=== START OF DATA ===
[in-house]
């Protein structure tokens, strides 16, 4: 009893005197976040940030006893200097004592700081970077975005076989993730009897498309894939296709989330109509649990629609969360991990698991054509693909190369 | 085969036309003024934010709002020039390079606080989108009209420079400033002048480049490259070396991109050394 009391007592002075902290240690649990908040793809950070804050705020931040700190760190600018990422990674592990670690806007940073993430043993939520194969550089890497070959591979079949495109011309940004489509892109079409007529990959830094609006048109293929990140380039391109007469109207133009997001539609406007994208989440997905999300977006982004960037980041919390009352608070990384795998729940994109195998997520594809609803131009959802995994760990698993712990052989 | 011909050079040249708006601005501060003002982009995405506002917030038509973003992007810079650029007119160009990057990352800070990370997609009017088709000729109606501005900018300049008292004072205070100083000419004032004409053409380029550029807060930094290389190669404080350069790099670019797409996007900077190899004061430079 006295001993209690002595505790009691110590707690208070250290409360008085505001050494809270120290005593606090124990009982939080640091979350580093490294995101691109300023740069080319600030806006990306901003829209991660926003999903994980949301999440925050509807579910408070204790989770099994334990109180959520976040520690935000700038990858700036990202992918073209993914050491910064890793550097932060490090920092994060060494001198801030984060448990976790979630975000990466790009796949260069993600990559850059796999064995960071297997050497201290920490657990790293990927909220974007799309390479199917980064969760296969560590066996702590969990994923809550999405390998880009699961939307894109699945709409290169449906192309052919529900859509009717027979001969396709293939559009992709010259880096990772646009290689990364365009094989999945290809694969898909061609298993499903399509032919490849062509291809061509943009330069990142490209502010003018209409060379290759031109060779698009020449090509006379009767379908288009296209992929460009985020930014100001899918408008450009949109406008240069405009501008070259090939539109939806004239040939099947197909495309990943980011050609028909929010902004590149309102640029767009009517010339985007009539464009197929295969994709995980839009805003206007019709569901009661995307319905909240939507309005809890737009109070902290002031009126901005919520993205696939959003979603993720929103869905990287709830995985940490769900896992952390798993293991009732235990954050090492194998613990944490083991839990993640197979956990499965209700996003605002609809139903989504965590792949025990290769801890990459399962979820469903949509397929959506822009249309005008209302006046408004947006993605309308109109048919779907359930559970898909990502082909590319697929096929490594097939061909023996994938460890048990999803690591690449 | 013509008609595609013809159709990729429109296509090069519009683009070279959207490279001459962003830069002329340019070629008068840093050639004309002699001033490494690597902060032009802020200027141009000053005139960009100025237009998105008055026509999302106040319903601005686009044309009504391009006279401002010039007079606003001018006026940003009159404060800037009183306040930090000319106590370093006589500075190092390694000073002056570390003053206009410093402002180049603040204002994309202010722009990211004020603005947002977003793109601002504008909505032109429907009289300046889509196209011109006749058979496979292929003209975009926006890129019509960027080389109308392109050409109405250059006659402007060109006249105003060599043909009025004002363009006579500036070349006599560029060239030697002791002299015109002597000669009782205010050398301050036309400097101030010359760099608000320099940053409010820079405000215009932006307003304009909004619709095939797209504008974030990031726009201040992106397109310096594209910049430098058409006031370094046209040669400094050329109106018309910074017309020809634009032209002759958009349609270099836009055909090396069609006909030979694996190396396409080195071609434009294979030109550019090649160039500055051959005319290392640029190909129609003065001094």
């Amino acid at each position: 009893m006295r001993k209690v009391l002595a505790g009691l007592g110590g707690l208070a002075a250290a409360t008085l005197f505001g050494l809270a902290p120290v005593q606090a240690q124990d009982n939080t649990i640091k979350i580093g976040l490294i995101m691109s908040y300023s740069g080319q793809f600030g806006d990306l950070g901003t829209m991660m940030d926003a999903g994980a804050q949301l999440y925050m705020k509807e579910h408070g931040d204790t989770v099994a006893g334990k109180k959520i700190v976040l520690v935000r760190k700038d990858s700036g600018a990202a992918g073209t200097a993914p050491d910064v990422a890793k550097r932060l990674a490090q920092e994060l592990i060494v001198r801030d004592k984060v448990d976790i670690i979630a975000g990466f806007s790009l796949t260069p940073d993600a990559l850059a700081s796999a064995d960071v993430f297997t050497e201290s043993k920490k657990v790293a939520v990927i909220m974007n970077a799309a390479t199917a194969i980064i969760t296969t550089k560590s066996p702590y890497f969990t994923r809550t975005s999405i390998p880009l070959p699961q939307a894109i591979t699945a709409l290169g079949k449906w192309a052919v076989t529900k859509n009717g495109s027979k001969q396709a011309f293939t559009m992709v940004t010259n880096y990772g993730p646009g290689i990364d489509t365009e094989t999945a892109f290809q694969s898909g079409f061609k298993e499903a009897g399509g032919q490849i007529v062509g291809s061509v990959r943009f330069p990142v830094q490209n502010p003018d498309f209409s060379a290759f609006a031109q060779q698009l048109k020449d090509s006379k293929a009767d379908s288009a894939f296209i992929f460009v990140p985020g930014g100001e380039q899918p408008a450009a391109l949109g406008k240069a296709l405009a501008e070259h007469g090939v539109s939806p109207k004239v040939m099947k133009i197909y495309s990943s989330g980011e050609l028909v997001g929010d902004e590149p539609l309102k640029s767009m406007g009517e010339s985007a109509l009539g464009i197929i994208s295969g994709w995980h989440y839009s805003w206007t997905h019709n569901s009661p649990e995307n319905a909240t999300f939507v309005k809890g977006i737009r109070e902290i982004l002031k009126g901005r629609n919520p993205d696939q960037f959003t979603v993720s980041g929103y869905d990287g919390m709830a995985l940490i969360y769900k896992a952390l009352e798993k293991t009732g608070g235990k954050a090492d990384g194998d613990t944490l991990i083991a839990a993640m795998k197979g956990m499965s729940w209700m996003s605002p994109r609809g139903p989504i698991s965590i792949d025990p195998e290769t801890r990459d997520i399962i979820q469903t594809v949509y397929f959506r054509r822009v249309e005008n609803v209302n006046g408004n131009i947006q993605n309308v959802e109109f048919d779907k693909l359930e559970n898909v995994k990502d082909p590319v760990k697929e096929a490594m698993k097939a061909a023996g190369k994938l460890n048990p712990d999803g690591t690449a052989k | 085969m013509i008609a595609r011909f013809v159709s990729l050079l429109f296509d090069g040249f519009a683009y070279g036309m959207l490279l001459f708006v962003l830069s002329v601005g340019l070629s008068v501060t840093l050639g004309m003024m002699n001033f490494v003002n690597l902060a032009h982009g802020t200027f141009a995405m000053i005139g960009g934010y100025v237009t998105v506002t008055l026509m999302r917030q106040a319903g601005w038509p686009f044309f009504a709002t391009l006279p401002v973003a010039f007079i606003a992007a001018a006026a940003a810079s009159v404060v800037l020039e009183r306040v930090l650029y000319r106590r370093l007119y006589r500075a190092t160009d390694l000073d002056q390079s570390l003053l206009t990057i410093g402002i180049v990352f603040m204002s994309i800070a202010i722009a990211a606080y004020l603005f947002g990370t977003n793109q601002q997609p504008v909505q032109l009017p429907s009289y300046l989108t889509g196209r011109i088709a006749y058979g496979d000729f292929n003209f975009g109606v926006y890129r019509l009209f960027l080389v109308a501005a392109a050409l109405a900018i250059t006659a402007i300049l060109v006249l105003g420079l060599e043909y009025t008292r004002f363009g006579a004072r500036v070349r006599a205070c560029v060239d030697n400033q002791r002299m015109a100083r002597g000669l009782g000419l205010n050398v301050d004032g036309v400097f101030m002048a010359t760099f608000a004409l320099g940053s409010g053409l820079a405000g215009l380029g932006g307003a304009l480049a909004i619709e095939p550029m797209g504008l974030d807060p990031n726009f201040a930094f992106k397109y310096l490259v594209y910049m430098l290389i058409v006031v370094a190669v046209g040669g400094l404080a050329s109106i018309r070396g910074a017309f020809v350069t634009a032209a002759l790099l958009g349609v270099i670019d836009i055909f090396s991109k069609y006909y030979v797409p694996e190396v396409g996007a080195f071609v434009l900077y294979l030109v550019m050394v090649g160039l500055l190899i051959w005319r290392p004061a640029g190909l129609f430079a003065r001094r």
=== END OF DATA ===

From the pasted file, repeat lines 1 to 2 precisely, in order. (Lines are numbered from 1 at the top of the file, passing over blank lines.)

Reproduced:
[in-house]
């Protein structure tokens, strides 16, 4: 009893005197976040940030006893200097004592700081970077975005076989993730009897498309894939296709989330109509649990629609969360991990698991054509693909190369 | 085969036309003024934010709002020039390079606080989108009209420079400033002048480049490259070396991109050394 009391007592002075902290240690649990908040793809950070804050705020931040700190760190600018990422990674592990670690806007940073993430043993939520194969550089890497070959591979079949495109011309940004489509892109079409007529990959830094609006048109293929990140380039391109007469109207133009997001539609406007994208989440997905999300977006982004960037980041919390009352608070990384795998729940994109195998997520594809609803131009959802995994760990698993712990052989 | 011909050079040249708006601005501060003002982009995405506002917030038509973003992007810079650029007119160009990057990352800070990370997609009017088709000729109606501005900018300049008292004072205070100083000419004032004409053409380029550029807060930094290389190669404080350069790099670019797409996007900077190899004061430079 006295001993209690002595505790009691110590707690208070250290409360008085505001050494809270120290005593606090124990009982939080640091979350580093490294995101691109300023740069080319600030806006990306901003829209991660926003999903994980949301999440925050509807579910408070204790989770099994334990109180959520976040520690935000700038990858700036990202992918073209993914050491910064890793550097932060490090920092994060060494001198801030984060448990976790979630975000990466790009796949260069993600990559850059796999064995960071297997050497201290920490657990790293990927909220974007799309390479199917980064969760296969560590066996702590969990994923809550999405390998880009699961939307894109699945709409290169449906192309052919529900859509009717027979001969396709293939559009992709010259880096990772646009290689990364365009094989999945290809694969898909061609298993499903399509032919490849062509291809061509943009330069990142490209502010003018209409060379290759031109060779698009020449090509006379009767379908288009296209992929460009985020930014100001899918408008450009949109406008240069405009501008070259090939539109939806004239040939099947197909495309990943980011050609028909929010902004590149309102640029767009009517010339985007009539464009197929295969994709995980839009805003206007019709569901009661995307319905909240939507309005809890737009109070902290002031009126901005919520993205696939959003979603993720929103869905990287709830995985940490769900896992952390798993293991009732235990954050090492194998613990944490083991839990993640197979956990499965209700996003605002609809139903989504965590792949025990290769801890990459399962979820469903949509397929959506822009249309005008209302006046408004947006993605309308109109048919779907359930559970898909990502082909590319697929096929490594097939061909023996994938460890048990999803690591690449 | 013509008609595609013809159709990729429109296509090069519009683009070279959207490279001459962003830069002329340019070629008068840093050639004309002699001033490494690597902060032009802020200027141009000053005139960009100025237009998105008055026509999302106040319903601005686009044309009504391009006279401002010039007079606003001018006026940003009159404060800037009183306040930090000319106590370093006589500075190092390694000073002056570390003053206009410093402002180049603040204002994309202010722009990211004020603005947002977003793109601002504008909505032109429907009289300046889509196209011109006749058979496979292929003209975009926006890129019509960027080389109308392109050409109405250059006659402007060109006249105003060599043909009025004002363009006579500036070349006599560029060239030697002791002299015109002597000669009782205010050398301050036309400097101030010359760099608000320099940053409010820079405000215009932006307003304009909004619709095939797209504008974030990031726009201040992106397109310096594209910049430098058409006031370094046209040669400094050329109106018309910074017309020809634009032209002759958009349609270099836009055909090396069609006909030979694996190396396409080195071609434009294979030109550019090649160039500055051959005319290392640029190909129609003065001094």